Chinese antitrust officials have given Microsoft 20 days to respond to questions about compatibility issues related to Windows and Office, as well as its use of verification codes, according to reports in The Wall Street Journal and Reuters.
China’s State Administration for Industry and Commerce [SAIC], which is conducting an antitrust investigation of Microsoft, is requiring Microsoft to explain “problems like incompatibility and other issues caused by a lack of released information about its Windows and Office software,” according to The Wall Street Journal report.
In addition, the SAIC is requiring Microsoft to explain its use of verification codes — a tool used by companies to combat piracy. Microsoft’s use of such codes “may have violated China’s anti-monopoly law”, the official Xinhua news agency said, according to the Reuters report.
Microsoft said in a statement to The Wall Street Journal that: “We strictly adhere to the relevant laws and rules in China and we have been actively cooperating with the SAIC’s investigation.”
The SAIC opened its case in June, saying Microsoft improperly failed to publish all documentation regarding its Windows and Office software. The agency said investigators visited Microsoft’s China headquarters in Beijing and branches in Shanghai, Guangzhou and Chengdu in southwestern China in July, according to an Associated Press report.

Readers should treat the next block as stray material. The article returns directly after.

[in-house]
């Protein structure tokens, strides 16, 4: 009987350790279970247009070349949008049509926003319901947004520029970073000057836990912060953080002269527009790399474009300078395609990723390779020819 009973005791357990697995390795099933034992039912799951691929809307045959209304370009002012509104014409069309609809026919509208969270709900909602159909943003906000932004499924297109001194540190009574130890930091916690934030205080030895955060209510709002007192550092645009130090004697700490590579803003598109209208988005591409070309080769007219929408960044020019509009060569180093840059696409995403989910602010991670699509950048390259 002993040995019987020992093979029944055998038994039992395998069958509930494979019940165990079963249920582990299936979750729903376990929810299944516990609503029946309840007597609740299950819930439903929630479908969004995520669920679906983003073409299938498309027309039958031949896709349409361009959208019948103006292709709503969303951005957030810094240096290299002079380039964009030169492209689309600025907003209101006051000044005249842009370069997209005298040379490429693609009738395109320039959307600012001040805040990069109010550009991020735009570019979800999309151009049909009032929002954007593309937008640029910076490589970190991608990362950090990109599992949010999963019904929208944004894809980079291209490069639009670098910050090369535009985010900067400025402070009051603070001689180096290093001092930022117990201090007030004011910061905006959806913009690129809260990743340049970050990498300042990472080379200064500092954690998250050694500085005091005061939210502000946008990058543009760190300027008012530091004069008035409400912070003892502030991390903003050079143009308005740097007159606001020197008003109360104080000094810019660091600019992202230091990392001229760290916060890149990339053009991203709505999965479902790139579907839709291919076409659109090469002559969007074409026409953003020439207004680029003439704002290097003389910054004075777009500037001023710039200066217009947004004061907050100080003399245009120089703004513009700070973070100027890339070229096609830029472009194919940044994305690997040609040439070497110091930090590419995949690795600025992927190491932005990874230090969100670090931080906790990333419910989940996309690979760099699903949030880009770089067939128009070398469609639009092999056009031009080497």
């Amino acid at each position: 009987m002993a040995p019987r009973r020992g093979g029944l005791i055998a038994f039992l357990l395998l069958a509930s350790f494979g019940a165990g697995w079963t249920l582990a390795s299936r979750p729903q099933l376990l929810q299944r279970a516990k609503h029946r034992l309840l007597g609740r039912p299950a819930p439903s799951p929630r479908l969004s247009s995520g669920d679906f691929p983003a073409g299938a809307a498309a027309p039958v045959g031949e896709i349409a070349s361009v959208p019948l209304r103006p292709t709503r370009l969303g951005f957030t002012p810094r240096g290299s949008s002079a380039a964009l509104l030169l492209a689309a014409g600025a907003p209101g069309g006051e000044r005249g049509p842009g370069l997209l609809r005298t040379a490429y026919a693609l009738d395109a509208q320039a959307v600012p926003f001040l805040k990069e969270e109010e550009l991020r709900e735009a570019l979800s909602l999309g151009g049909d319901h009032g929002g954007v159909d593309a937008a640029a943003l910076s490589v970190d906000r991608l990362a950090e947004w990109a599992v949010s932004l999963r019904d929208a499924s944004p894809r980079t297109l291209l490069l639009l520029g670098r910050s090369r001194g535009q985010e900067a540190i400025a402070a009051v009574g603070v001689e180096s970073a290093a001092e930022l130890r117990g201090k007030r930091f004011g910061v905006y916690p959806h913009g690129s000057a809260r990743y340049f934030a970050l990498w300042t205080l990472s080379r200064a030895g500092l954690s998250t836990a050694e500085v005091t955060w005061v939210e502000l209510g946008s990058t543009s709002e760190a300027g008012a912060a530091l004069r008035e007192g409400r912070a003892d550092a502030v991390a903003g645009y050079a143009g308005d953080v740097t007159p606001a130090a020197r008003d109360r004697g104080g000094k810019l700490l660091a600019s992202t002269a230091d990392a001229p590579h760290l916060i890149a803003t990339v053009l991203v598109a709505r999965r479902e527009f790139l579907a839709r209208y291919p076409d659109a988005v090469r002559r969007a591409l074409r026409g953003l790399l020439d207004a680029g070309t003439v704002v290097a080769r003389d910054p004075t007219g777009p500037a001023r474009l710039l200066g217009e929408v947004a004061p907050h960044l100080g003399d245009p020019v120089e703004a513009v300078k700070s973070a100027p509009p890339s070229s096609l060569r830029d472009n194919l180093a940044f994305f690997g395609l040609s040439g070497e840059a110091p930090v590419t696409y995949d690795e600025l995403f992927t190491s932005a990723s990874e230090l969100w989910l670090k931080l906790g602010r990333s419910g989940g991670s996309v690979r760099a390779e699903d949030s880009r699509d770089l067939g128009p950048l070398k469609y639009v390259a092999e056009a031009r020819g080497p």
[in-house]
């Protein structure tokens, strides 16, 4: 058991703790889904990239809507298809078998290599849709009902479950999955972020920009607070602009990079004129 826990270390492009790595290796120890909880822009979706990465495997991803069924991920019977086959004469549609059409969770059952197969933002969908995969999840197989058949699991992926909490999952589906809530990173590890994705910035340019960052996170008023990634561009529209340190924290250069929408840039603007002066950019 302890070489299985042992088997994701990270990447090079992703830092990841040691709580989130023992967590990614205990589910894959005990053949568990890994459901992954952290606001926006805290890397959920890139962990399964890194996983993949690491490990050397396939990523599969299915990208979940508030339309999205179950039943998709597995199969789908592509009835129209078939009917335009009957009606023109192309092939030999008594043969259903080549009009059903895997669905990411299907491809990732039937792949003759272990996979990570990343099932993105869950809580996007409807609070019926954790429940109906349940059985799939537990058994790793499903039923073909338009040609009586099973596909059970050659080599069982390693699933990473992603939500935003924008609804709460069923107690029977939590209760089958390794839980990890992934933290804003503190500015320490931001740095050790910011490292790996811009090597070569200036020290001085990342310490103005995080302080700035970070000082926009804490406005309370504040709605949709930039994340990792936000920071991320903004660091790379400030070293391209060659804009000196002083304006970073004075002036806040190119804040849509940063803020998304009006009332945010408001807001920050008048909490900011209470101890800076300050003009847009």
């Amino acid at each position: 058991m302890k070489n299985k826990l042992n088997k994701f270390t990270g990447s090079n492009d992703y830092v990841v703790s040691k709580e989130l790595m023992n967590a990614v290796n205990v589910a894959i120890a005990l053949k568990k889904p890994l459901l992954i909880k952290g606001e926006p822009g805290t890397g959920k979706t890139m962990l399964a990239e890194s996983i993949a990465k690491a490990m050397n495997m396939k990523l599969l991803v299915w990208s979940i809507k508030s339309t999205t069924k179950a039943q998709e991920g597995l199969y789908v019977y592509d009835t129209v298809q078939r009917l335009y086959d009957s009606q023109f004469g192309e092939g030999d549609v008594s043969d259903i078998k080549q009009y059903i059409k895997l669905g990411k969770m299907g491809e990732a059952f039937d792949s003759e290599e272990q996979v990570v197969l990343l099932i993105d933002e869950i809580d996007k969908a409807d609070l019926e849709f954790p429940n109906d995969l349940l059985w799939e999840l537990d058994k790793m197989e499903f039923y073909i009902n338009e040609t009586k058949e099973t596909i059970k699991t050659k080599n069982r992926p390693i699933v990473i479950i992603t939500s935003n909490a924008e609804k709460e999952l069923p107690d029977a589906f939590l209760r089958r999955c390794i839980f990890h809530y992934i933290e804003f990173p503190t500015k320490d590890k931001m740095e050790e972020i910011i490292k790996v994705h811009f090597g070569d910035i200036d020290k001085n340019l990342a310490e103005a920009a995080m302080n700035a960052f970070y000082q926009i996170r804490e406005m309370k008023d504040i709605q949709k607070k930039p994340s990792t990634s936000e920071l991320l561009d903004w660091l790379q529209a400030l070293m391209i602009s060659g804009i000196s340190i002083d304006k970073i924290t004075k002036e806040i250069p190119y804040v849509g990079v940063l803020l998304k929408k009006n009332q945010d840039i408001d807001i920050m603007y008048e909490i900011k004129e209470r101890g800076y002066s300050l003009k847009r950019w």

The investigation is one of several antitrust probes China has launched against foreign companies.
Microsoft CEO Satya Nadella is scheduled to visit China later this month, though it’s unclear whether he will be discussing the investigation with Chinese officials. Microsoft issued a statement last Friday, saying: “Satya’s trip was planned before the Chinese government investigation began. We’re committed to complying with China’s laws and addressing SAIC’s questions and concerns.”
In addition to the antitrust investigation, there are a number of other issues Microsoft is dealing with in China, including widespread piracy of its software; mass layoffs of workers at its Nokia facilities in China — layoffs that have been greeted with protests; and efforts to increase sales of its Windows Phone handsets, Xbox One consoles, and cloud offerings.